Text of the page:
Hall believes he can start

ATHENS, Ga. -- When Georgia finally released its post-spring depth chart in June, a somewhat surprising name sat atop the Bulldogs' depth chart at fullback -- that of walk-on Merritt Hall.

Georgia coach Mark Richt said Hall earned the honor because "he was striking people with a lot of enthusiasm." Offensive coordinator Mike Bobo was even more effusive in his praise for the converted linebacker.

"I'll tell you, Merritt Hall was just the biggest surprise for me out of spring," Bobo said.

Hall played the position for the first time last year, as a freshman member of the scout team, after predominantly playing linebacker at Wesleyan, a small private school in suburban Atlanta.

He said there are plenty of parallels between the two positions, however, so the transition was not particularly difficult.

"It's not that much different from linebacker," said Hall, now a redshirt freshman. "You just hit the c--- out of people."

His willingness to do just that is what won the Georgia coaches' attention and what earned him a long look in the spring, after 2011 starter Bruce Figgins completed his eligibility. Fullback is a high-contact position, and after adding 20 pounds in the last year to reach his current weight of 235, Hall can pack a strong punch.

"He comes to work every day, never takes a play off, so when you're going against him, you know what's going to happen. You're going to have to meet him in the hole," linebacker Jarvis Jones said. "But you've got to love him because he brings the tempo for the offense."

The coaches named Hall as the team's outstanding offensive walk-on at the end of spring practice and gave him the No. 1 fullback designation ahead of scholarship players Richard Samuel and Alexander Ogletree.

All three players -- plus true freshman Quayvon Hicks, who arrived in June -- still figure into the mix at fullback, so Hall faces no shortage of competition to start between now and the Sept. 1 opener against Buffalo.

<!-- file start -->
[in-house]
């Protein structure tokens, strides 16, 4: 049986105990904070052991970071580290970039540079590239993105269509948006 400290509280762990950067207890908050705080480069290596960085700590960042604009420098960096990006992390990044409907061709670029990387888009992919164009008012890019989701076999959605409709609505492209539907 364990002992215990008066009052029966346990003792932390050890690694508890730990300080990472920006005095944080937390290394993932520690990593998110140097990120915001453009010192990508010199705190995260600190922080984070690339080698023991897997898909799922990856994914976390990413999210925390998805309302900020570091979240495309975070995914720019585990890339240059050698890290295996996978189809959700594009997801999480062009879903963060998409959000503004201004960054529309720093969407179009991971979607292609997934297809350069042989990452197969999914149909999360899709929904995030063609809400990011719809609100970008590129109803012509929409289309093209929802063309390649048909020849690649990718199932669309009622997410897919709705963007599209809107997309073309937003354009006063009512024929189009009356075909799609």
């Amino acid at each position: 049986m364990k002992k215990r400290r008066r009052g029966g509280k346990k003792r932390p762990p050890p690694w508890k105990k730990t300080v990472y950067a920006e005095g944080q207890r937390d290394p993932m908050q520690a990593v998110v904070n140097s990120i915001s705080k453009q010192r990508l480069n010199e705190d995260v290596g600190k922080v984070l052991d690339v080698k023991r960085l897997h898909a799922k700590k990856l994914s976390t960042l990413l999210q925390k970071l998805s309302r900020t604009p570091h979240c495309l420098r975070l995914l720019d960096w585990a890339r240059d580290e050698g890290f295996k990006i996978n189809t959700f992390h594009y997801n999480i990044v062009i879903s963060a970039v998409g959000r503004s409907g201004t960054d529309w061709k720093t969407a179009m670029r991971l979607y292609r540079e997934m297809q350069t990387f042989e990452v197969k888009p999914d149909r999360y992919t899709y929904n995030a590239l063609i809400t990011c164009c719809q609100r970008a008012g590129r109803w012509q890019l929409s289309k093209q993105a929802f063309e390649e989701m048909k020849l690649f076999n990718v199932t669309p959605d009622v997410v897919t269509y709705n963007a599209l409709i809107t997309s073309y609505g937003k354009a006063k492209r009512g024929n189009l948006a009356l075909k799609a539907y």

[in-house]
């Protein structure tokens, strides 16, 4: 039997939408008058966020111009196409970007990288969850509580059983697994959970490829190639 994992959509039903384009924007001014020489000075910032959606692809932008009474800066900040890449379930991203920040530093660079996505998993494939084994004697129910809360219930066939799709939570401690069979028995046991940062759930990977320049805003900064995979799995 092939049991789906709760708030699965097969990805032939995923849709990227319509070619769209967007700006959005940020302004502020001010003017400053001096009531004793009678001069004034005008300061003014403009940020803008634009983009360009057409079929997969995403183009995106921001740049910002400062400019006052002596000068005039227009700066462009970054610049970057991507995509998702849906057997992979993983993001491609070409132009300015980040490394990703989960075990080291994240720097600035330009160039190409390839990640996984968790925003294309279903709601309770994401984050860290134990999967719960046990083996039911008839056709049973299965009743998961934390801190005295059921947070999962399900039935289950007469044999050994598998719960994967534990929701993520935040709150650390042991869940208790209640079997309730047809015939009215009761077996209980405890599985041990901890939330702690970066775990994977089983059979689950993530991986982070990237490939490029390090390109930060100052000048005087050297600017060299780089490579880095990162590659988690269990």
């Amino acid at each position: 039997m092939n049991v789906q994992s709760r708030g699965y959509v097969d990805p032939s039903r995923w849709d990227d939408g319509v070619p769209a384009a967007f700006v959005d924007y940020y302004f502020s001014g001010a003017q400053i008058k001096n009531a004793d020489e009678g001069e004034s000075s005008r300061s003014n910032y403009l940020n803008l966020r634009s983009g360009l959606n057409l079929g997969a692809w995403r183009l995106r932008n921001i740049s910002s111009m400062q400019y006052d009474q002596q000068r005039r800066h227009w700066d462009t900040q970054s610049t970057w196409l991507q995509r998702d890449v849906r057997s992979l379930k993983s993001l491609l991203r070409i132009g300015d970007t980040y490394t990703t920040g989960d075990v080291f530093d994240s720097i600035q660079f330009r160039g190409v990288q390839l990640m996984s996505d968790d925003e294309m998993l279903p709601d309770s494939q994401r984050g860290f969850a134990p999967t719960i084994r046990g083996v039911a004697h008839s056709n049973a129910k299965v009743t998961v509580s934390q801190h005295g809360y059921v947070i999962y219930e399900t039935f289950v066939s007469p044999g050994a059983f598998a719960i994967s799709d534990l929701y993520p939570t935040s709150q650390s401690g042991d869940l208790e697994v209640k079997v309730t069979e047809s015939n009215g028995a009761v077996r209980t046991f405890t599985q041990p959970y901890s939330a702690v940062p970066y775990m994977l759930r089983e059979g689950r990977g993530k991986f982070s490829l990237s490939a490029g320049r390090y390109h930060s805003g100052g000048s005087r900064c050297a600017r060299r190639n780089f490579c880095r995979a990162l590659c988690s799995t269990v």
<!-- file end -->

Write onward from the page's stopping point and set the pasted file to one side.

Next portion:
"I don't really think about it," Hall said. "I just try to go out and have the best practice that I can and just take advantage of the opportunities that Coach B-Mac [running backs coach Bryan McClendon] has given me. That should be good enough. I know they're working just as hard, as they should. Obviously if you like to compete, you want to be playing on Saturdays."

Hicks has already generated excitement in the early days of camp, and he is surprisingly agile for a player listed at 262 pounds on the Bulldogs' preseason roster.

"If you see him out there, he can move," Hall told reporters on Friday. "So if he weighs that much and he can move, once we put the pads on, I think you guys are going to be surprised by that."

But Hall is obviously not the type to back down from a challenge, so he fully expects to remain among the contenders to start -- showing the same attitude that got him into this position to begin with.

Asked whether he believed he had a chance to become the top fullback by the end of spring practice, Hall might be the only one who'd say he thought it could happen all along.

"Every time I went out there, I just tried to go full speed, and you've got to learn the playbook. Obviously you want to be dependable," Hall said. "So I just went out every day like that and I wasn't going to sell myself short.

"If you want to play and you want to be the starter, you've got to believe you can do that, so yeah, I did believe it."

By the time spring practice ended, Hall had converted his coaches and teammates into believers as well.